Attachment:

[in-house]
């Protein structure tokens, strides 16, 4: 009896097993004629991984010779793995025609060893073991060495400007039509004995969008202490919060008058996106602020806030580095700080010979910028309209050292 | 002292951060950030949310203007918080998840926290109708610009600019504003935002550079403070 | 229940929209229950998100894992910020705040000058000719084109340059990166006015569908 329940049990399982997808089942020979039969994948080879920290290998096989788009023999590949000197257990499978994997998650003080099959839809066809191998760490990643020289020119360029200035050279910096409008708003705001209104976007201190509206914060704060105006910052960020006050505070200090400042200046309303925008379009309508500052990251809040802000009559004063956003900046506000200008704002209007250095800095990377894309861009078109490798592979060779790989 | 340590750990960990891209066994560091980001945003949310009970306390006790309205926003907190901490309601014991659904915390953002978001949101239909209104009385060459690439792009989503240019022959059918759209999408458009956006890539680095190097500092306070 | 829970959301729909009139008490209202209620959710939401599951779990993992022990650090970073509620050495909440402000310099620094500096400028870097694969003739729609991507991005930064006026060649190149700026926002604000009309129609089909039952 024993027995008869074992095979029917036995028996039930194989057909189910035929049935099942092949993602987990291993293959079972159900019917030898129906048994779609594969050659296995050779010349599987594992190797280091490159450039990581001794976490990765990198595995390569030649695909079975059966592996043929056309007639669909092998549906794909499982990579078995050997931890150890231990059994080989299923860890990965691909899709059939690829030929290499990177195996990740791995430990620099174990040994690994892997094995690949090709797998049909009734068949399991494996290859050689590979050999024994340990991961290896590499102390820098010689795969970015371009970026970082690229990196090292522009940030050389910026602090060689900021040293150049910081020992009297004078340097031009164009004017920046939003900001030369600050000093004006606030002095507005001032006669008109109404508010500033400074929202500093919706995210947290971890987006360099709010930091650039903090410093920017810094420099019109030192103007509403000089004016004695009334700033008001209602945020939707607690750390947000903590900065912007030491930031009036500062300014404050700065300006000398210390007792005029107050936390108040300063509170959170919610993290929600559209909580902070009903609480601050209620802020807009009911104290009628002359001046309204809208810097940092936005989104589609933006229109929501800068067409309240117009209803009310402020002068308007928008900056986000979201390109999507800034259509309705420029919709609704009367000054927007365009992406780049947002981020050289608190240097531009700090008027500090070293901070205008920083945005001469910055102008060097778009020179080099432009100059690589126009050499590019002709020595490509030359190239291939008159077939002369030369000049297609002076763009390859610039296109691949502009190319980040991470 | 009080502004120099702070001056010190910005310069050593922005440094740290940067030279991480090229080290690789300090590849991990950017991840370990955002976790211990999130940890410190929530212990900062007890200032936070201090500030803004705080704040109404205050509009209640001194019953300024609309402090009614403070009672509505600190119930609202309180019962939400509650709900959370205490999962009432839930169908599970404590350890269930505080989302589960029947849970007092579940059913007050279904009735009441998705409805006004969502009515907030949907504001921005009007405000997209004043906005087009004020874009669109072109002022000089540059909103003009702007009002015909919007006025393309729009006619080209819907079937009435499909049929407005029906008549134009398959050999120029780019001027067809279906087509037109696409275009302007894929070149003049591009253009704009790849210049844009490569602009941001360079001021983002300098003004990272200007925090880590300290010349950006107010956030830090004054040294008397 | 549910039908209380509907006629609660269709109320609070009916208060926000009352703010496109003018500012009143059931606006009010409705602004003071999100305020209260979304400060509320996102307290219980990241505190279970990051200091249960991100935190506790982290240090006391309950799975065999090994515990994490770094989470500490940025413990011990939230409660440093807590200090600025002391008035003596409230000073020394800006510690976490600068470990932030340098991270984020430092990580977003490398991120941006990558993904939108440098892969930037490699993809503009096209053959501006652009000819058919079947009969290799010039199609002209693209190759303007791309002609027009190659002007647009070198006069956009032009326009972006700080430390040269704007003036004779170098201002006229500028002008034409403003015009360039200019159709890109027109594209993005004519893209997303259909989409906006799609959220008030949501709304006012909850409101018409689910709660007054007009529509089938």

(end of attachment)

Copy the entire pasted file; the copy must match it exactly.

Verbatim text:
[in-house]
């Protein structure tokens, strides 16, 4: 009896097993004629991984010779793995025609060893073991060495400007039509004995969008202490919060008058996106602020806030580095700080010979910028309209050292 | 002292951060950030949310203007918080998840926290109708610009600019504003935002550079403070 | 229940929209229950998100894992910020705040000058000719084109340059990166006015569908 329940049990399982997808089942020979039969994948080879920290290998096989788009023999590949000197257990499978994997998650003080099959839809066809191998760490990643020289020119360029200035050279910096409008708003705001209104976007201190509206914060704060105006910052960020006050505070200090400042200046309303925008379009309508500052990251809040802000009559004063956003900046506000200008704002209007250095800095990377894309861009078109490798592979060779790989 | 340590750990960990891209066994560091980001945003949310009970306390006790309205926003907190901490309601014991659904915390953002978001949101239909209104009385060459690439792009989503240019022959059918759209999408458009956006890539680095190097500092306070 | 829970959301729909009139008490209202209620959710939401599951779990993992022990650090970073509620050495909440402000310099620094500096400028870097694969003739729609991507991005930064006026060649190149700026926002604000009309129609089909039952 024993027995008869074992095979029917036995028996039930194989057909189910035929049935099942092949993602987990291993293959079972159900019917030898129906048994779609594969050659296995050779010349599987594992190797280091490159450039990581001794976490990765990198595995390569030649695909079975059966592996043929056309007639669909092998549906794909499982990579078995050997931890150890231990059994080989299923860890990965691909899709059939690829030929290499990177195996990740791995430990620099174990040994690994892997094995690949090709797998049909009734068949399991494996290859050689590979050999024994340990991961290896590499102390820098010689795969970015371009970026970082690229990196090292522009940030050389910026602090060689900021040293150049910081020992009297004078340097031009164009004017920046939003900001030369600050000093004006606030002095507005001032006669008109109404508010500033400074929202500093919706995210947290971890987006360099709010930091650039903090410093920017810094420099019109030192103007509403000089004016004695009334700033008001209602945020939707607690750390947000903590900065912007030491930031009036500062300014404050700065300006000398210390007792005029107050936390108040300063509170959170919610993290929600559209909580902070009903609480601050209620802020807009009911104290009628002359001046309204809208810097940092936005989104589609933006229109929501800068067409309240117009209803009310402020002068308007928008900056986000979201390109999507800034259509309705420029919709609704009367000054927007365009992406780049947002981020050289608190240097531009700090008027500090070293901070205008920083945005001469910055102008060097778009020179080099432009100059690589126009050499590019002709020595490509030359190239291939008159077939002369030369000049297609002076763009390859610039296109691949502009190319980040991470 | 009080502004120099702070001056010190910005310069050593922005440094740290940067030279991480090229080290690789300090590849991990950017991840370990955002976790211990999130940890410190929530212990900062007890200032936070201090500030803004705080704040109404205050509009209640001194019953300024609309402090009614403070009672509505600190119930609202309180019962939400509650709900959370205490999962009432839930169908599970404590350890269930505080989302589960029947849970007092579940059913007050279904009735009441998705409805006004969502009515907030949907504001921005009007405000997209004043906005087009004020874009669109072109002022000089540059909103003009702007009002015909919007006025393309729009006619080209819907079937009435499909049929407005029906008549134009398959050999120029780019001027067809279906087509037109696409275009302007894929070149003049591009253009704009790849210049844009490569602009941001360079001021983002300098003004990272200007925090880590300290010349950006107010956030830090004054040294008397 | 549910039908209380509907006629609660269709109320609070009916208060926000009352703010496109003018500012009143059931606006009010409705602004003071999100305020209260979304400060509320996102307290219980990241505190279970990051200091249960991100935190506790982290240090006391309950799975065999090994515990994490770094989470500490940025413990011990939230409660440093807590200090600025002391008035003596409230000073020394800006510690976490600068470990932030340098991270984020430092990580977003490398991120941006990558993904939108440098892969930037490699993809503009096209053959501006652009000819058919079947009969290799010039199609002209693209190759303007791309002609027009190659002007647009070198006069956009032009326009972006700080430390040269704007003036004779170098201002006229500028002008034409403003015009360039200019159709890109027109594209993005004519893209997303259909989409906006799609959220008030949501709304006012909850409101018409689910709660007054007009529509089938």